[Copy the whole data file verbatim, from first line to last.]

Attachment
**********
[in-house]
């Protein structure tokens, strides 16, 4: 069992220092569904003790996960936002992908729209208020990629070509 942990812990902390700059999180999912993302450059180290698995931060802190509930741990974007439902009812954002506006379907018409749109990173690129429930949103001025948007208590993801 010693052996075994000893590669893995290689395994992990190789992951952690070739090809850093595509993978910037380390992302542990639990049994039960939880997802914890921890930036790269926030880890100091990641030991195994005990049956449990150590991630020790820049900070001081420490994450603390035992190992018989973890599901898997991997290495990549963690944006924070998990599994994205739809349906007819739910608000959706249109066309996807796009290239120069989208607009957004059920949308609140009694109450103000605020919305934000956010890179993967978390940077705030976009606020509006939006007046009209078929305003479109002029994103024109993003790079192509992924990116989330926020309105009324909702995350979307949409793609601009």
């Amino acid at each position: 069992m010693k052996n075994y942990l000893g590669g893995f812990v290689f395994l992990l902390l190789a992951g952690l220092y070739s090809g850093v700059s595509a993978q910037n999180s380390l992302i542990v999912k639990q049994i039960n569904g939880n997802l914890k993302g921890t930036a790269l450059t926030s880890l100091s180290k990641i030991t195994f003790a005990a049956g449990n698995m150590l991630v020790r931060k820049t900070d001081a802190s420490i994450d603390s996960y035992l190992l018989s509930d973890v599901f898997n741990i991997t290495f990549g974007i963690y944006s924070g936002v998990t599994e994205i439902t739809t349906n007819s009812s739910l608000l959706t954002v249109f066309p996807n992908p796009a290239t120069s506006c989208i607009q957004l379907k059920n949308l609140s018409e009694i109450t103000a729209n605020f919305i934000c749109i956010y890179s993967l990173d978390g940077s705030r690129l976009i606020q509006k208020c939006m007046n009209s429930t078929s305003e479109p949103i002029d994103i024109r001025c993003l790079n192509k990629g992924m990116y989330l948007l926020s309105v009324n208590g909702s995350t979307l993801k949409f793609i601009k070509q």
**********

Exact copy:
[in-house]
């Protein structure tokens, strides 16, 4: 069992220092569904003790996960936002992908729209208020990629070509 942990812990902390700059999180999912993302450059180290698995931060802190509930741990974007439902009812954002506006379907018409749109990173690129429930949103001025948007208590993801 010693052996075994000893590669893995290689395994992990190789992951952690070739090809850093595509993978910037380390992302542990639990049994039960939880997802914890921890930036790269926030880890100091990641030991195994005990049956449990150590991630020790820049900070001081420490994450603390035992190992018989973890599901898997991997290495990549963690944006924070998990599994994205739809349906007819739910608000959706249109066309996807796009290239120069989208607009957004059920949308609140009694109450103000605020919305934000956010890179993967978390940077705030976009606020509006939006007046009209078929305003479109002029994103024109993003790079192509992924990116989330926020309105009324909702995350979307949409793609601009």
């Amino acid at each position: 069992m010693k052996n075994y942990l000893g590669g893995f812990v290689f395994l992990l902390l190789a992951g952690l220092y070739s090809g850093v700059s595509a993978q910037n999180s380390l992302i542990v999912k639990q049994i039960n569904g939880n997802l914890k993302g921890t930036a790269l450059t926030s880890l100091s180290k990641i030991t195994f003790a005990a049956g449990n698995m150590l991630v020790r931060k820049t900070d001081a802190s420490i994450d603390s996960y035992l190992l018989s509930d973890v599901f898997n741990i991997t290495f990549g974007i963690y944006s924070g936002v998990t599994e994205i439902t739809t349906n007819s009812s739910l608000l959706t954002v249109f066309p996807n992908p796009a290239t120069s506006c989208i607009q957004l379907k059920n949308l609140s018409e009694i109450t103000a729209n605020f919305i934000c749109i956010y890179s993967l990173d978390g940077s705030r690129l976009i606020q509006k208020c939006m007046n009209s429930t078929s305003e479109p949103i002029d994103i024109r001025c993003l790079n192509k990629g992924m990116y989330l948007l926020s309105v009324n208590g909702s995350t979307l993801k949409f793609i601009k070509q």